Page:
Friday, March 21, 2014

Accept No Substitute: "What is the world’s scarcest material?"

Longtime readers know we are pretty optimistic about humanity's ingenuity when faced with material shortages, both from the commodity strategist's "high prices are the cure for high prices" point of view and the materials scientist "Let's see if we can build a better atom" angle.
Still, it is a useful exercise to run the what if scenarios.
From the BBC:
Should we worry about natural resources running out? As Rachel Nuwer discovers, that’s the wrong way of looking at a far more complex problem. 

Of all the world’s materials, which one will “run out” first? The more we consume as a society, the more we hear about how vital ores and minerals are dwindling, so it seems logical to assume that a few may be about to disappear.

Yet that may be entirely the wrong way of looking at the problem. According to natural resources experts, many of the materials we rely upon in modern life won’t “run out” at all. Unfortunately, the scenario they paint about what will happen instead in the near future is hardly rosy either.

Some of our most cherished devices – smartphones, computers and medical equipment, for instance – rely on a rich list of elemental ingredients. Mobile phones alone contain a whopping 60 to 64 elements. “Many of these metals are present in only minute amounts, a milligramme or less,” says Armin Reller, a chemist and the chair of resource strategy at Augsburg University in Germany. “But they are very important for the function of the device.”

This includes things like copper, aluminum and iron, but also less well-known materials, like the “rare earth elements”, what the Japanese refer to as “the seeds of technology”.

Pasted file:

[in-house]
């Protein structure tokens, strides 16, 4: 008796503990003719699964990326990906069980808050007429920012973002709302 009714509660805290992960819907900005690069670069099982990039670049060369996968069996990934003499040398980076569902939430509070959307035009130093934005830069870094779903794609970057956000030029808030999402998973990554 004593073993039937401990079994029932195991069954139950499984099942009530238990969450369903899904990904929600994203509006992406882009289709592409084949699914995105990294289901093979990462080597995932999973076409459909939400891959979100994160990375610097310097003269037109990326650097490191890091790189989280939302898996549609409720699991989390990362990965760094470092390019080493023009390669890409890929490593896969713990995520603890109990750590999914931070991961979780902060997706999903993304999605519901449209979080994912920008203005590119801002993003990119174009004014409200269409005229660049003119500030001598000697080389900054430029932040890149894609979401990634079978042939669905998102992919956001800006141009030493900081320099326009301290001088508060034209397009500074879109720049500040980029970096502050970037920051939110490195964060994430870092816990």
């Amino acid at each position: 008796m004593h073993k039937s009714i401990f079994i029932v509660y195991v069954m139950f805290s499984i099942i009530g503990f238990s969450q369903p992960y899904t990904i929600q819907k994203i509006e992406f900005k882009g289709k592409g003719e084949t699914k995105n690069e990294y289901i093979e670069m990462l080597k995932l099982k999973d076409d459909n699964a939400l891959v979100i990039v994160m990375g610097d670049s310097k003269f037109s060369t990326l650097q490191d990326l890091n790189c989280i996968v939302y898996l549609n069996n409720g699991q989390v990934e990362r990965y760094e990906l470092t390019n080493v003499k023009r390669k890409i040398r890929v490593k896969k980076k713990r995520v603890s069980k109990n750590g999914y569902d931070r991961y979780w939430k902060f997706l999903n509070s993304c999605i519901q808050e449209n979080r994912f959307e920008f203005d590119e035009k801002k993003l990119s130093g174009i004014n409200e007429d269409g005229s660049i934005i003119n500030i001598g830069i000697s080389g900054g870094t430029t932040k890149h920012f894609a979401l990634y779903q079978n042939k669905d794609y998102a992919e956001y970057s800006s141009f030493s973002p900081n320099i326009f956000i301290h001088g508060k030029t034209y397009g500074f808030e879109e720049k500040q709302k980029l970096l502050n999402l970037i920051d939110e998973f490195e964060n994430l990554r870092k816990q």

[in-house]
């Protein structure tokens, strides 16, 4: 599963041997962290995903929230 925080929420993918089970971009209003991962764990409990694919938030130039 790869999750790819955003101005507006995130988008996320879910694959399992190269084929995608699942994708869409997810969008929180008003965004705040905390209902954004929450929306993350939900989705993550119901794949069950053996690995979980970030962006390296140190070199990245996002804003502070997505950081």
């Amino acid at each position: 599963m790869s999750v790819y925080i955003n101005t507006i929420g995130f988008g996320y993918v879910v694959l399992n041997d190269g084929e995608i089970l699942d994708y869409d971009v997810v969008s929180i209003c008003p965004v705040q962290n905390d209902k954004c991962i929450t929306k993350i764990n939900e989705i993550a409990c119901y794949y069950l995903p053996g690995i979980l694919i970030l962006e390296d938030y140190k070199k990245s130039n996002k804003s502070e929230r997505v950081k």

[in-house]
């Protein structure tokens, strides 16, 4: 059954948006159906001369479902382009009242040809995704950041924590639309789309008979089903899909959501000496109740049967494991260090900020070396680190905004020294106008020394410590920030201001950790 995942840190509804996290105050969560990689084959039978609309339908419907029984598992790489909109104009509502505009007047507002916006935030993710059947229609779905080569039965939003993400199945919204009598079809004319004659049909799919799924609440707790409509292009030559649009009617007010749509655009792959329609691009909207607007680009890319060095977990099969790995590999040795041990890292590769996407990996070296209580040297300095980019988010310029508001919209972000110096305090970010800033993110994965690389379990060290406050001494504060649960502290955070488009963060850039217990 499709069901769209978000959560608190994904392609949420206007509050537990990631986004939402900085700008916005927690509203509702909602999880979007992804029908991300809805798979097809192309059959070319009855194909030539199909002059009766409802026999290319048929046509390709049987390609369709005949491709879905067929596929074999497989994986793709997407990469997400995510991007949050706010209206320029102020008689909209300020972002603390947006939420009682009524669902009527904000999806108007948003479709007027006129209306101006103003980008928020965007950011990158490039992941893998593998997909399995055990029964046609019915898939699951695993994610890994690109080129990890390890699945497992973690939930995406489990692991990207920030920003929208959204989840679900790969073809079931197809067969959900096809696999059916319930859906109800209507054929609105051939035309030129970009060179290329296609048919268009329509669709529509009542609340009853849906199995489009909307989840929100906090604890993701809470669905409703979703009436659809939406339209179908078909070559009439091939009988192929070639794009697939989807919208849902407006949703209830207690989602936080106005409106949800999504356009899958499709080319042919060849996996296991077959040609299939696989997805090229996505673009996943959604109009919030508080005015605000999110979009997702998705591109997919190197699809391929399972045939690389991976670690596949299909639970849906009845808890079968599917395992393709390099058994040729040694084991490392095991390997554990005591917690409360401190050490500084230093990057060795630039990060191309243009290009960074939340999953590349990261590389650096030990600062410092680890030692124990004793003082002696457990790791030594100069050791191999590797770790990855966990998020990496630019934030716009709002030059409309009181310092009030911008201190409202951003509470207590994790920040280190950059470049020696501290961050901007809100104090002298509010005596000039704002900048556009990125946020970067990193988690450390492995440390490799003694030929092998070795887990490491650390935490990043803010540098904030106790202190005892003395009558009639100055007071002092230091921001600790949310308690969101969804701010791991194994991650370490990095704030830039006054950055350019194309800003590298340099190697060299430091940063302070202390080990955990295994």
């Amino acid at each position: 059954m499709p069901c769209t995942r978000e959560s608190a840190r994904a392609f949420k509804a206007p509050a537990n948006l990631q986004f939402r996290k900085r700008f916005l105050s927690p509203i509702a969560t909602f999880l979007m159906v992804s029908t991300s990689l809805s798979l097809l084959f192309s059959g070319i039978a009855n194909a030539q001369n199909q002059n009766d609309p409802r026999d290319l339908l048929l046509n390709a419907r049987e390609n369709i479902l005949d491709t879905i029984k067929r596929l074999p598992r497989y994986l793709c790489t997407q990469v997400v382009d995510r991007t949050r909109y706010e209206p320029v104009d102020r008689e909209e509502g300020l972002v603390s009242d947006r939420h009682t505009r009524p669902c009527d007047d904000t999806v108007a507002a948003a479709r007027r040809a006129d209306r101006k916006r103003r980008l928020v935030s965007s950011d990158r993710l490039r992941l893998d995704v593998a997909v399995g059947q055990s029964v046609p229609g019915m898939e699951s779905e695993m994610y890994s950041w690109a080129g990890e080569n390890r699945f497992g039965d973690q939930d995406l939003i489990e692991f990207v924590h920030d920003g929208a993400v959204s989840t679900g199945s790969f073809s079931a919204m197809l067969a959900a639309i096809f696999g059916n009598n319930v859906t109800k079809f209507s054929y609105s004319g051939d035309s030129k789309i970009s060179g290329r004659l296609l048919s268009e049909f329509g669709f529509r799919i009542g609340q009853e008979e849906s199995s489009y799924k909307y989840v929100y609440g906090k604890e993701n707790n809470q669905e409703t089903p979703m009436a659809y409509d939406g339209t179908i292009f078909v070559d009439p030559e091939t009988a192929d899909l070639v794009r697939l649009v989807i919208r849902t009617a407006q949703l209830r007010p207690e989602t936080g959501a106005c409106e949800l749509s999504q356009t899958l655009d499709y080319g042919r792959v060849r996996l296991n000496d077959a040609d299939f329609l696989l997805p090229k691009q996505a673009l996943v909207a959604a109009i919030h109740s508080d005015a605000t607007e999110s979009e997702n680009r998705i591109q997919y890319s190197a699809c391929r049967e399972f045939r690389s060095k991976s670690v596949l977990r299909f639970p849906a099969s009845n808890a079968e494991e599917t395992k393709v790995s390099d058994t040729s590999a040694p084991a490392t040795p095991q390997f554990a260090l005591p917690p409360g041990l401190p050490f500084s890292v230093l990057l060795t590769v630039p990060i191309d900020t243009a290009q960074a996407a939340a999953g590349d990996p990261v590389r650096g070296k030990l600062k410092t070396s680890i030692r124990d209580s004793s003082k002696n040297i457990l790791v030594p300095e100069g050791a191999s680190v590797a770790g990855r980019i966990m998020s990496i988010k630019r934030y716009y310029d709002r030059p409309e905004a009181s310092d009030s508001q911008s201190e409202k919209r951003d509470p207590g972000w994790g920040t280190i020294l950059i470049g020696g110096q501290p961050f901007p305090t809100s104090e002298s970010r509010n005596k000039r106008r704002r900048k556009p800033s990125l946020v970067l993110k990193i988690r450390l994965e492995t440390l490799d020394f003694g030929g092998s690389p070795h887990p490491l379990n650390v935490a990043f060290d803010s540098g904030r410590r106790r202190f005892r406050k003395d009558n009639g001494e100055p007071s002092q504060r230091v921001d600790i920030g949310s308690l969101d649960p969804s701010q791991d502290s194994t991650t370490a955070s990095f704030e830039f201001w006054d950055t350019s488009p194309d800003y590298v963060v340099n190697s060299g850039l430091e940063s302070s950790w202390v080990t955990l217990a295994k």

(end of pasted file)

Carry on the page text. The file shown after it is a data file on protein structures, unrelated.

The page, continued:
Tablets and smartphones rely on a class of materials called rare earth metals (Science Photo Library)
The latter class of materials has come under particular scrutiny because they’re a vital ingredient in smartphones, hybrid cars, wind turbines, computers and more. China – which produces around 90% of the world’s rare earth metals – claims that its mines might run dry in just 15-20 years. Likewise, if demand continues for indium, some say it will be gone in about 10 years; platinum in 15 years; and silver in 20 years. Looking farther into the future, other sources claim that things like aluminum might run dry in about 80 years.
Other studies indicate that rhodium, followed by gold, platinum and tellurium, are some of the rarest elements in terms of their percentage in the planet’s crust and their importance to society.

As startling as these figures sound, however, the complete loss of silver, platinum, aluminum or any other mineral resource will likely never come to pass, according to Thomas Graedel, director of the Center for Industrial Ecology at the Yale School of Forestry and Environmental Studies. We have never completely run out of a natural resource, he says, and we almost certainly never will.

Supply and demand
Thinking in terms of “running out” is not the right way to approach this problem. For starters, it’s impossible to prove a negative. Scientists could never definitively say “The world has no more silver reserves” without checking every last subterranean nook and cranny on the planet. The more practical reason, however, is that by the time we reached the point that running out is even a consideration, the price tag for those last remnants would be prohibitively expensive, and manufacturers would not be able to turn a profit on any products made from them. They already would have moved on to a substitute resource – even an inferior one. “As supply and demand change, prices change and people adapt what they need and how they use it,” says Lawrence Meinert, program coordinator of the US Geological Survey’s Mineral Resources Program. “This means that you can never consume everything because the price gets so high you stop using it.”

In the 1980s, mining for cryolite – used in processing aluminum ore – stopped because remaining reserves were too small to justify the expense of mining. We simply moved on to using a synthetic substitute.

It’s not really possible to put a label on what the world’s rarest resource is, either. Instead of thinking in terms of how many tonnes of element X or mineral Y are left in the earth, Meinert says, rarity depends on how easy it is to get our hands on that resource, and also on the market’s demand for that commodity. Rarity, thus, becomes more a question of availability than of actual physical reserves, and that availability can be influenced by a variety of forces....MUCH MORE